عنوان مقاله [English]
The Effect of Storytelling on Children with Autism spoken language (Mild to Moderate Spectrum)
Autism spectrum disorder is one of the most important disorders affecting children social development, interactions and communication with others (Matlabi, 2016: 2-10). A main problem in autism spectrum disorder children is delay in the onset of speech or lack of speech evolution (Manteghi, 1993: 5-20). Unfortunately, no definitive treatment for this disorder has been proposed. Quick diagnosis and intervention can provide basis for establishment of a suitable and effective educational program that will help these children. Educational systems and approaches are trying to help different people acquire knowledge, skills and attitudes necessary to overcome their problems. Storytelling is an important and old way of teaching and transmitting information to children. It is used as a way to develop the verbal skills of children. Various studies have been done on the linguistic characteristics of people with autism, for example, Jarrold et al (1997), Kjelgaard, M. Tager-Flusberg (2001), Ahadi(2016& 2017), Khalil Khane (2011), Roh Parvar (2014) and Matlabi (2016). In these studies, verbal and linguistic features of patients with autism and their differences with normal children and people with other language disorders and psychiatric disorders were discussed. This study investigated the effect of storytelling on children with autism to enhance their spoken language skills. According to numerous reports on the direct and indirect effects of storytelling in increasing the knowledge, behavioral, verbal and language skills of normal children and improving their verbal, behavioral and educational performance, this study investigated the possibility of using this approach and educational tool in children with autism.
The statistical population of this study was 4-7 years old boys with mild to moderate autism. To eliminate effect of educational program differences on the results and increase synergy of the samples, 20 male children (available samples) were selected from children with autism who were referred to the Nor-e-hedayat center of Mashhad. Grading of children with autism was performed based on the CARS test. Selected children were randomly divided into two groups: the first group included children with autism disorders that were not trained in the comprehension and production of speech through storytelling, the second group included children with autism who were trained to understand and produce speech through storytelling. Language development test (version3) was used as a tool for determining the effect of storytelling on the spoken language skills of the subjects. To this end, the rate of development and spoken language abilities of these children was evaluated by the speech therapist of the center before beginning of the study. Then, 30 appropriate pictorial stories were selected for the age of 3-7 years, and they were told for the second group of children for three months and every other day for half an hour. At the end of the study, development of spoken language of all children participating in the study was reassessed with the help of speech therapist in the center. The language development test subscores were added and then the score was converted to other standard score (rate) using the test tables, and then using the rate table, it has been converted to ranking scores. Statistical analysis of data obtained from the study was carried out using SPSS software version 24. Comparison of linguistic skills between the control and experimental groups was performed before and after the study using Mann-Whitney non-parametric statistical tests and Wilcoxon test was used for intra-group comparisons.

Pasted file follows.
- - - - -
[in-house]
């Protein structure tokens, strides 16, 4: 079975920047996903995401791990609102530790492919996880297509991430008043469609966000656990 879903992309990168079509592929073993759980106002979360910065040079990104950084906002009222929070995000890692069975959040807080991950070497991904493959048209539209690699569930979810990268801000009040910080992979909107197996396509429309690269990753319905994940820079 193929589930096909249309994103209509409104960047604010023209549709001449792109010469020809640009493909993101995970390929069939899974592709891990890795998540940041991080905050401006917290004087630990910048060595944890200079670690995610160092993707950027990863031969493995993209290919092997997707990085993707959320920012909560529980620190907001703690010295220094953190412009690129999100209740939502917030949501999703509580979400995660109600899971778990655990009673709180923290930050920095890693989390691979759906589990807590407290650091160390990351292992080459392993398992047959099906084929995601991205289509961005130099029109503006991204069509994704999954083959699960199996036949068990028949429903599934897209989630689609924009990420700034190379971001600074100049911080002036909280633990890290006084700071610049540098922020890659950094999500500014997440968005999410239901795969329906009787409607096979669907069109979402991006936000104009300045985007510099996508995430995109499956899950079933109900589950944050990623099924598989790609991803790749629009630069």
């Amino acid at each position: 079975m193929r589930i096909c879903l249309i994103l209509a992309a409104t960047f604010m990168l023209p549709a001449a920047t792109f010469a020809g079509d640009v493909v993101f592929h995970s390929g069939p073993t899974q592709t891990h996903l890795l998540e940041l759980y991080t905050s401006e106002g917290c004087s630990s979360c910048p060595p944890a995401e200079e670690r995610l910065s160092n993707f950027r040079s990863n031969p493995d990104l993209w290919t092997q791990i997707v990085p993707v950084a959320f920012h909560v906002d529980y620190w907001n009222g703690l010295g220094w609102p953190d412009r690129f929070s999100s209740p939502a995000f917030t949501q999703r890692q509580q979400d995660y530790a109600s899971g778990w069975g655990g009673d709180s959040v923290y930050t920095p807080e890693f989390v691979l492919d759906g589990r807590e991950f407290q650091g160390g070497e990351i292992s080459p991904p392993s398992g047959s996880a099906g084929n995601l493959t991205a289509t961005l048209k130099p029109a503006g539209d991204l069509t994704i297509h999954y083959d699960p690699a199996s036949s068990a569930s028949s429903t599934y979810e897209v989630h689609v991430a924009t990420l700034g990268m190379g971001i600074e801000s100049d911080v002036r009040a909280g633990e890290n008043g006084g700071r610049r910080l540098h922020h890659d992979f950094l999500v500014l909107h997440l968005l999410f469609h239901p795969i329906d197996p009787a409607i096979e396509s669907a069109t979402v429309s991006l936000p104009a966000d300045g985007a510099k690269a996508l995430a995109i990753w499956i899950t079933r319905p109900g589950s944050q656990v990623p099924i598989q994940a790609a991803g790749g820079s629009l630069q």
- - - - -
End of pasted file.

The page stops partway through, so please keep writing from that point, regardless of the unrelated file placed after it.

The study data showed that there was no significant difference between the spoken language proficiency in the control group before and after the study (p = 0.066), while the spoken language proficiency difference was significant in the experimental group (p = 0.004). Also, by inter-group comparison, the difference between the language proficiency of children in the experiemntal and control groups was significant after the end of the study and the storytelling process (p = 0.030), while the difference was not significant at the begining of the study (p = 0.199).The children of the two groups were close to each other in terms of linguistic skills, at the average and lower than average levels, and there was no one with the linguistic level above average.
These findings showed that use of appropriate educational stories and having a systematic and continuous storytelling program is effective in increasing language development and language-related systems in children with mild to moderate autism, and, along with other educational and therapeutic programs (such as speech therapy, neurofeedback, etc.), storytelling can be a useful tool to improve Children with autism spoken skills.